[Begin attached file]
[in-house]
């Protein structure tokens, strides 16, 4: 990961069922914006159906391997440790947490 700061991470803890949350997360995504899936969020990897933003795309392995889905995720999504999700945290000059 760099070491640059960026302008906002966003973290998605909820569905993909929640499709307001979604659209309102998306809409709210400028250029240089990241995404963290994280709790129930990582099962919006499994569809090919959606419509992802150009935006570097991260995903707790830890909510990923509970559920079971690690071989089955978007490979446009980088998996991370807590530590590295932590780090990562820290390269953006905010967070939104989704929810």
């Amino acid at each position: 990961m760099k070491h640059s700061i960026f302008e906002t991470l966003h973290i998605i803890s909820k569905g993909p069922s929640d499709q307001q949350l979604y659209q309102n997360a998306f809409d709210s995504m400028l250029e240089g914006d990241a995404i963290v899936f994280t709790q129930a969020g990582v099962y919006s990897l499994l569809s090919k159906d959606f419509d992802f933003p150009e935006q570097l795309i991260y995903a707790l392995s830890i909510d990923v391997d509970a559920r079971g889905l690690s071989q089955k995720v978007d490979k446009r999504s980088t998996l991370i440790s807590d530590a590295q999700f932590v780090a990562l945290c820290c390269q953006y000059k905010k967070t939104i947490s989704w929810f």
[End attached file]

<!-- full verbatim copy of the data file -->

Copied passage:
[in-house]
């Protein structure tokens, strides 16, 4: 990961069922914006159906391997440790947490 700061991470803890949350997360995504899936969020990897933003795309392995889905995720999504999700945290000059 760099070491640059960026302008906002966003973290998605909820569905993909929640499709307001979604659209309102998306809409709210400028250029240089990241995404963290994280709790129930990582099962919006499994569809090919959606419509992802150009935006570097991260995903707790830890909510990923509970559920079971690690071989089955978007490979446009980088998996991370807590530590590295932590780090990562820290390269953006905010967070939104989704929810």
């Amino acid at each position: 990961m760099k070491h640059s700061i960026f302008e906002t991470l966003h973290i998605i803890s909820k569905g993909p069922s929640d499709q307001q949350l979604y659209q309102n997360a998306f809409d709210s995504m400028l250029e240089g914006d990241a995404i963290v899936f994280t709790q129930a969020g990582v099962y919006s990897l499994l569809s090919k159906d959606f419509d992802f933003p150009e935006q570097l795309i991260y995903a707790l392995s830890i909510d990923v391997d509970a559920r079971g889905l690690s071989q089955k995720v978007d490979k446009r999504s980088t998996l991370i440790s807590d530590a590295q999700f932590v780090a990562l945290c820290c390269q953006y000059k905010k967070t939104i947490s989704w929810f």